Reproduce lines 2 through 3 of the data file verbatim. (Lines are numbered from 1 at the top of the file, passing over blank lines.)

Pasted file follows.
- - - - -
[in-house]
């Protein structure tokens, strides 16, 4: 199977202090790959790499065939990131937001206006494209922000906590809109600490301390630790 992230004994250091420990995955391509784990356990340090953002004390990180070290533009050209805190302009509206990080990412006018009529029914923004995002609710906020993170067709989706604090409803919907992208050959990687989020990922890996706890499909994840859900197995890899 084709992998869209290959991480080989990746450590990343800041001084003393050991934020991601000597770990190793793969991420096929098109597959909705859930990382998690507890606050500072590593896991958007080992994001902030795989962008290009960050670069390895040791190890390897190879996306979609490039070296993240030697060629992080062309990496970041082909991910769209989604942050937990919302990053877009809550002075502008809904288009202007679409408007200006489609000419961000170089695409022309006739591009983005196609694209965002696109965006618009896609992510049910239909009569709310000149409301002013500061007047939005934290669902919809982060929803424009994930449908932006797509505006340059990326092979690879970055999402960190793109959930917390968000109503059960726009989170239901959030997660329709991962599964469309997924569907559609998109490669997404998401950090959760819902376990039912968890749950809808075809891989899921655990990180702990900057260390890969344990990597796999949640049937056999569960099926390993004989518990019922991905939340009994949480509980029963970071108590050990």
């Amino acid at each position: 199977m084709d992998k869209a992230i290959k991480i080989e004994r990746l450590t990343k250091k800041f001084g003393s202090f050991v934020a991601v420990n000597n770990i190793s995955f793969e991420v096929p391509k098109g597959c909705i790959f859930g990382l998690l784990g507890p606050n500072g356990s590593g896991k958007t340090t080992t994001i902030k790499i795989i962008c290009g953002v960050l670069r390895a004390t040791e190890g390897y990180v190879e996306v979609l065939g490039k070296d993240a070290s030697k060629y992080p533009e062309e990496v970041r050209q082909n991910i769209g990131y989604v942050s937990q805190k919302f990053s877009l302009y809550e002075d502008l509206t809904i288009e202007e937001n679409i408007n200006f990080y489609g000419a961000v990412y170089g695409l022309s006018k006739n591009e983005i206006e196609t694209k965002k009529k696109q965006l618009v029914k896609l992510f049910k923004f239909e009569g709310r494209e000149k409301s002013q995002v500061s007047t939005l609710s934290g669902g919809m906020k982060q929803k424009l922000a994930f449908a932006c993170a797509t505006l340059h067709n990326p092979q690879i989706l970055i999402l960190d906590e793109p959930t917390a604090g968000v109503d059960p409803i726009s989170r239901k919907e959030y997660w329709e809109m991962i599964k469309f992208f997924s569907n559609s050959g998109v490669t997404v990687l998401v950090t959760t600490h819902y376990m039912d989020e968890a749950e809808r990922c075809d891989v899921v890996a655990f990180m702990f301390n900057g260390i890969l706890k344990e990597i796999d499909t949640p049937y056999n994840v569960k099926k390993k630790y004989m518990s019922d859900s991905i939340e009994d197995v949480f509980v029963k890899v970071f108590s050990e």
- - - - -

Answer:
């Protein structure tokens, strides 16, 4: 199977202090790959790499065939990131937001206006494209922000906590809109600490301390630790 992230004994250091420990995955391509784990356990340090953002004390990180070290533009050209805190302009509206990080990412006018009529029914923004995002609710906020993170067709989706604090409803919907992208050959990687989020990922890996706890499909994840859900197995890899 084709992998869209290959991480080989990746450590990343800041001084003393050991934020991601000597770990190793793969991420096929098109597959909705859930990382998690507890606050500072590593896991958007080992994001902030795989962008290009960050670069390895040791190890390897190879996306979609490039070296993240030697060629992080062309990496970041082909991910769209989604942050937990919302990053877009809550002075502008809904288009202007679409408007200006489609000419961000170089695409022309006739591009983005196609694209965002696109965006618009896609992510049910239909009569709310000149409301002013500061007047939005934290669902919809982060929803424009994930449908932006797509505006340059990326092979690879970055999402960190793109959930917390968000109503059960726009989170239901959030997660329709991962599964469309997924569907559609998109490669997404998401950090959760819902376990039912968890749950809808075809891989899921655990990180702990900057260390890969344990990597796999949640049937056999569960099926390993004989518990019922991905939340009994949480509980029963970071108590050990």
């Amino acid at each position: 199977m084709d992998k869209a992230i290959k991480i080989e004994r990746l450590t990343k250091k800041f001084g003393s202090f050991v934020a991601v420990n000597n770990i190793s995955f793969e991420v096929p391509k098109g597959c909705i790959f859930g990382l998690l784990g507890p606050n500072g356990s590593g896991k958007t340090t080992t994001i902030k790499i795989i962008c290009g953002v960050l670069r390895a004390t040791e190890g390897y990180v190879e996306v979609l065939g490039k070296d993240a070290s030697k060629y992080p533009e062309e990496v970041r050209q082909n991910i769209g990131y989604v942050s937990q805190k919302f990053s877009l302009y809550e002075d502008l509206t809904i288009e202007e937001n679409i408007n200006f990080y489609g000419a961000v990412y170089g695409l022309s006018k006739n591009e983005i206006e196609t694209k965002k009529k696109q965006l618009v029914k896609l992510f049910k923004f239909e009569g709310r494209e000149k409301s002013q995002v500061s007047t939005l609710s934290g669902g919809m906020k982060q929803k424009l922000a994930f449908a932006c993170a797509t505006l340059h067709n990326p092979q690879i989706l970055i999402l960190d906590e793109p959930t917390a604090g968000v109503d059960p409803i726009s989170r239901k919907e959030y997660w329709e809109m991962i599964k469309f992208f997924s569907n559609s050959g998109v490669t997404v990687l998401v950090t959760t600490h819902y376990m039912d989020e968890a749950e809808r990922c075809d891989v899921v890996a655990f990180m702990f301390n900057g260390i890969l706890k344990e990597i796999d499909t949640p049937y056999n994840v569960k099926k390993k630790y004989m518990s019922d859900s991905i939340e009994d197995v949480f509980v029963k890899v970071f108590s050990e």